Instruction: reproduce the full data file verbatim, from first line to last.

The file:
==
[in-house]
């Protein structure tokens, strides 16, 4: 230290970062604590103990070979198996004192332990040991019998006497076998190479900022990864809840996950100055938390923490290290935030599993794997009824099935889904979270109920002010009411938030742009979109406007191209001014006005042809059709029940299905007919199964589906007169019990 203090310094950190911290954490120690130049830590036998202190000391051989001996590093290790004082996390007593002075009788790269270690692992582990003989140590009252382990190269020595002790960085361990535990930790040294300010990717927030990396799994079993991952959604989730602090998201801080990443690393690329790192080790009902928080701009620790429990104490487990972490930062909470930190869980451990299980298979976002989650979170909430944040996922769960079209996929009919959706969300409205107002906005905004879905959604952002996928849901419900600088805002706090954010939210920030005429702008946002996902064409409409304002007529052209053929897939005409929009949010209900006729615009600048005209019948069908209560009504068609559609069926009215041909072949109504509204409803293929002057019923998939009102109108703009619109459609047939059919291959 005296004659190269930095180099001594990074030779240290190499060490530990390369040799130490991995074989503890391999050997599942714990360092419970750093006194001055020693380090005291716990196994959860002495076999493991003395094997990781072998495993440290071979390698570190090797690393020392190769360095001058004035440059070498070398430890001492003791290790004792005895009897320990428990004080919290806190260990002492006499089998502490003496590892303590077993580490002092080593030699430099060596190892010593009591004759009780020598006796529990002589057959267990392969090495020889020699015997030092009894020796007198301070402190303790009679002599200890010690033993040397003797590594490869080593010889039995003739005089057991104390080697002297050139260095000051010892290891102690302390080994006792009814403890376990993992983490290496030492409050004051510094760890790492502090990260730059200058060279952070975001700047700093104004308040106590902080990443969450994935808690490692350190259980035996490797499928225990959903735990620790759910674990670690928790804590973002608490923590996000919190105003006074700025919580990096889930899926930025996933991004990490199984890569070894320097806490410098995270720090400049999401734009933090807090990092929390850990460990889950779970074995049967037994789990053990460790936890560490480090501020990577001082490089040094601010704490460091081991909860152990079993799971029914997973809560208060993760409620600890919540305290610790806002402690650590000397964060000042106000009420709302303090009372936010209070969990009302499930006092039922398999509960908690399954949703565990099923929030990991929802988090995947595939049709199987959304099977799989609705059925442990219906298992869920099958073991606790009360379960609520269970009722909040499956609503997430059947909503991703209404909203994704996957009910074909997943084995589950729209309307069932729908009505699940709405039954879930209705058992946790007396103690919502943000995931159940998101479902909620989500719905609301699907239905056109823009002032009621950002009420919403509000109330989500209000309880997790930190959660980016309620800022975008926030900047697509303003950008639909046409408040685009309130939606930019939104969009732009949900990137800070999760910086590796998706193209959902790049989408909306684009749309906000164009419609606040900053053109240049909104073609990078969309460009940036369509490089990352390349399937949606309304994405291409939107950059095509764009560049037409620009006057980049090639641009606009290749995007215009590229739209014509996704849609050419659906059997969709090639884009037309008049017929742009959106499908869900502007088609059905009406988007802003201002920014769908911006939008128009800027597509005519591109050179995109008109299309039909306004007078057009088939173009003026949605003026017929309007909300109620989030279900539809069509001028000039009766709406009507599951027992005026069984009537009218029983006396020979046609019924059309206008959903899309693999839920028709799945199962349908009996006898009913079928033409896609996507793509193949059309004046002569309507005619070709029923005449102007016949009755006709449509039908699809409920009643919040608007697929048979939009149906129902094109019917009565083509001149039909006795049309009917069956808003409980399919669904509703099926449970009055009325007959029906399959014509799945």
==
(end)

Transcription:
[in-house]
């Protein structure tokens, strides 16, 4: 230290970062604590103990070979198996004192332990040991019998006497076998190479900022990864809840996950100055938390923490290290935030599993794997009824099935889904979270109920002010009411938030742009979109406007191209001014006005042809059709029940299905007919199964589906007169019990 203090310094950190911290954490120690130049830590036998202190000391051989001996590093290790004082996390007593002075009788790269270690692992582990003989140590009252382990190269020595002790960085361990535990930790040294300010990717927030990396799994079993991952959604989730602090998201801080990443690393690329790192080790009902928080701009620790429990104490487990972490930062909470930190869980451990299980298979976002989650979170909430944040996922769960079209996929009919959706969300409205107002906005905004879905959604952002996928849901419900600088805002706090954010939210920030005429702008946002996902064409409409304002007529052209053929897939005409929009949010209900006729615009600048005209019948069908209560009504068609559609069926009215041909072949109504509204409803293929002057019923998939009102109108703009619109459609047939059919291959 005296004659190269930095180099001594990074030779240290190499060490530990390369040799130490991995074989503890391999050997599942714990360092419970750093006194001055020693380090005291716990196994959860002495076999493991003395094997990781072998495993440290071979390698570190090797690393020392190769360095001058004035440059070498070398430890001492003791290790004792005895009897320990428990004080919290806190260990002492006499089998502490003496590892303590077993580490002092080593030699430099060596190892010593009591004759009780020598006796529990002589057959267990392969090495020889020699015997030092009894020796007198301070402190303790009679002599200890010690033993040397003797590594490869080593010889039995003739005089057991104390080697002297050139260095000051010892290891102690302390080994006792009814403890376990993992983490290496030492409050004051510094760890790492502090990260730059200058060279952070975001700047700093104004308040106590902080990443969450994935808690490692350190259980035996490797499928225990959903735990620790759910674990670690928790804590973002608490923590996000919190105003006074700025919580990096889930899926930025996933991004990490199984890569070894320097806490410098995270720090400049999401734009933090807090990092929390850990460990889950779970074995049967037994789990053990460790936890560490480090501020990577001082490089040094601010704490460091081991909860152990079993799971029914997973809560208060993760409620600890919540305290610790806002402690650590000397964060000042106000009420709302303090009372936010209070969990009302499930006092039922398999509960908690399954949703565990099923929030990991929802988090995947595939049709199987959304099977799989609705059925442990219906298992869920099958073991606790009360379960609520269970009722909040499956609503997430059947909503991703209404909203994704996957009910074909997943084995589950729209309307069932729908009505699940709405039954879930209705058992946790007396103690919502943000995931159940998101479902909620989500719905609301699907239905056109823009002032009621950002009420919403509000109330989500209000309880997790930190959660980016309620800022975008926030900047697509303003950008639909046409408040685009309130939606930019939104969009732009949900990137800070999760910086590796998706193209959902790049989408909306684009749309906000164009419609606040900053053109240049909104073609990078969309460009940036369509490089990352390349399937949606309304994405291409939107950059095509764009560049037409620009006057980049090639641009606009290749995007215009590229739209014509996704849609050419659906059997969709090639884009037309008049017929742009959106499908869900502007088609059905009406988007802003201002920014769908911006939008128009800027597509005519591109050179995109008109299309039909306004007078057009088939173009003026949605003026017929309007909300109620989030279900539809069509001028000039009766709406009507599951027992005026069984009537009218029983006396020979046609019924059309206008959903899309693999839920028709799945199962349908009996006898009913079928033409896609996507793509193949059309004046002569309507005619070709029923005449102007016949009755006709449509039908699809409920009643919040608007697929048979939009149906129902094109019917009565083509001149039909006795049309009917069956808003409980399919669904509703099926449970009055009325007959029906399959014509799945």